In Paris, all over France, in former colonies and in the diaspora, July 14th, ‘le 14 juillet’ is a very big day, ‘la Fête nationale’ commemorating the Storming of the Bastille in 1789 and the Fête de la Fédération in 1790. Yesterday in the early evening the streets were buzzing and the weekend of parties had started, noisily — there will be fireworks tonight, of that I am sure, I heard some already.
Between 1793 and 1805 a calendar was used in France that eliminated all religious or royalist influences, Saint’s Days in particular, attempted the decimalisation of time and money and initiated the metrication of measurement. In the ‘calendrier révolutionnaire français’ which started each year on the autumn equinox, with ten-day weeks called décades, three weeks in a month, and twelve renamed months in the year, today would be Sextidi, the sixth day, and the date would be expressed as 26 Messidor 225. There are a number of ways of calculating the day — I tried three, two came up with 26, one with 25…I chose 26 because I thought that 26/225 looked nicer than 25/225, I preferred the asymmetry, so sorry if I am off by a day.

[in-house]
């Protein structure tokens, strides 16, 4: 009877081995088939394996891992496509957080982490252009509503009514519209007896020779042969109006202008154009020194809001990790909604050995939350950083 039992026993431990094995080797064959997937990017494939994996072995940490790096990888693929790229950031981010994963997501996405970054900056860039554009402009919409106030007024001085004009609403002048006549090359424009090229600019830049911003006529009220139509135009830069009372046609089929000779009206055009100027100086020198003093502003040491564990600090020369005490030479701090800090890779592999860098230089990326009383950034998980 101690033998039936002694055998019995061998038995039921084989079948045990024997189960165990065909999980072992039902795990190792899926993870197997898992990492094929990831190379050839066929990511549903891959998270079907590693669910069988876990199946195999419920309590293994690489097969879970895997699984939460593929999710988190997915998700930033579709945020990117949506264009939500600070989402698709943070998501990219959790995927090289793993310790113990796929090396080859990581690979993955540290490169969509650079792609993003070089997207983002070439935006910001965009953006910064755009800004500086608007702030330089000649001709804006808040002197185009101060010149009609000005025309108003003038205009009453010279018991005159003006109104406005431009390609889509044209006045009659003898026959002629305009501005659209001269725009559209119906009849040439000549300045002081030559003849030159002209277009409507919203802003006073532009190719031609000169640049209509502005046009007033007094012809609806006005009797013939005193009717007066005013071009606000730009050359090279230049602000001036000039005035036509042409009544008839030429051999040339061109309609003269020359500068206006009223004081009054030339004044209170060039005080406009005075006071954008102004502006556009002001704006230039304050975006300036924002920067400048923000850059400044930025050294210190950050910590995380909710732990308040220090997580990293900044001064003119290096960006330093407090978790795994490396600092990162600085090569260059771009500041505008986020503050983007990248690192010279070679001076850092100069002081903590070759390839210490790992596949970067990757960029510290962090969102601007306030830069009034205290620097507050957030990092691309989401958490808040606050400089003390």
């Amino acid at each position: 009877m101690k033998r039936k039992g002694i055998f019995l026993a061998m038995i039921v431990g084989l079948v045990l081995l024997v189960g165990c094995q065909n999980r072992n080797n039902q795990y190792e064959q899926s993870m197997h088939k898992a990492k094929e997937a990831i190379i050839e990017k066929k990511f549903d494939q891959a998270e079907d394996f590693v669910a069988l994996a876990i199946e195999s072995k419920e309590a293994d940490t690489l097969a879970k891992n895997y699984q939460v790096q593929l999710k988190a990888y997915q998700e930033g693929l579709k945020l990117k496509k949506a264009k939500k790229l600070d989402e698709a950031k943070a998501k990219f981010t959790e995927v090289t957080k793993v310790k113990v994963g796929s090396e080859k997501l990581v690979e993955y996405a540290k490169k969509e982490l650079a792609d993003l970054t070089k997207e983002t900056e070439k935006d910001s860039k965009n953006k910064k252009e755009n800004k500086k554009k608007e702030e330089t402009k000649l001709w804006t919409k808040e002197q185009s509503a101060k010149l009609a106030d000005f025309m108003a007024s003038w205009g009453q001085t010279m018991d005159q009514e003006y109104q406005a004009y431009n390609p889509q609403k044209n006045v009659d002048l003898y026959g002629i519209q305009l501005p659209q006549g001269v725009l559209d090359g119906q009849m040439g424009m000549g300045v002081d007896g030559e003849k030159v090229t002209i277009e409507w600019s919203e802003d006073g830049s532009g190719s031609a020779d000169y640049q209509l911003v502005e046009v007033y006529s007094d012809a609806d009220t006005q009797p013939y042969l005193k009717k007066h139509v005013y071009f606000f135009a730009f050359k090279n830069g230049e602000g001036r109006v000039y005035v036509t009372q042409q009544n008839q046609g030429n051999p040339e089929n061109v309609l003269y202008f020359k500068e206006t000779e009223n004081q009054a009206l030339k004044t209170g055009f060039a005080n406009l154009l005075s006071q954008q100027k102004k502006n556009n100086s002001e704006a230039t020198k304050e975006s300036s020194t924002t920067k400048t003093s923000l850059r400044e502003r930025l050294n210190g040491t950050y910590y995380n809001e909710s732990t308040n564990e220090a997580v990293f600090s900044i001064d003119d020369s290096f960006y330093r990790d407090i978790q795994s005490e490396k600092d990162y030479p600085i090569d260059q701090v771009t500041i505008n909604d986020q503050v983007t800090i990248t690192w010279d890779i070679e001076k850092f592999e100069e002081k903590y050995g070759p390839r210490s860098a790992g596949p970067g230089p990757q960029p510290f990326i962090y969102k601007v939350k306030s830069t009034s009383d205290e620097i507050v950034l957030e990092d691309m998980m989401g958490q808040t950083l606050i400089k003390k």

Messidor is the month of the harvest. During the French Revolution a rural calendar was developed that identified every day with a plant rather than a Saint, except the first ‘barren’ month of the winter which used the names of minerals. Today is Sage, the plant, Salvia officinalis, medicinal, used in cooking and witchcraft, associated with the element, air, the planet, Jupiter, and the celestial mother, the Virgin Mary. In another calendar that I like — you might remember — the Calendrier ‘Pataphysique, ’le 14 juillet’ is the ‘Fête du Père Ubu’, a surreal celebration of the tragic, comic, absurd figure, Père Ubu, Ubu Roi, Ubu the King, Ubu the innocent, Ubu the idiot drunk on power, Ubu…
Today’s military parade on the Champs-Élysées is due to start with the inspection of the troops at 10:10 CEST — there is a lot at stake.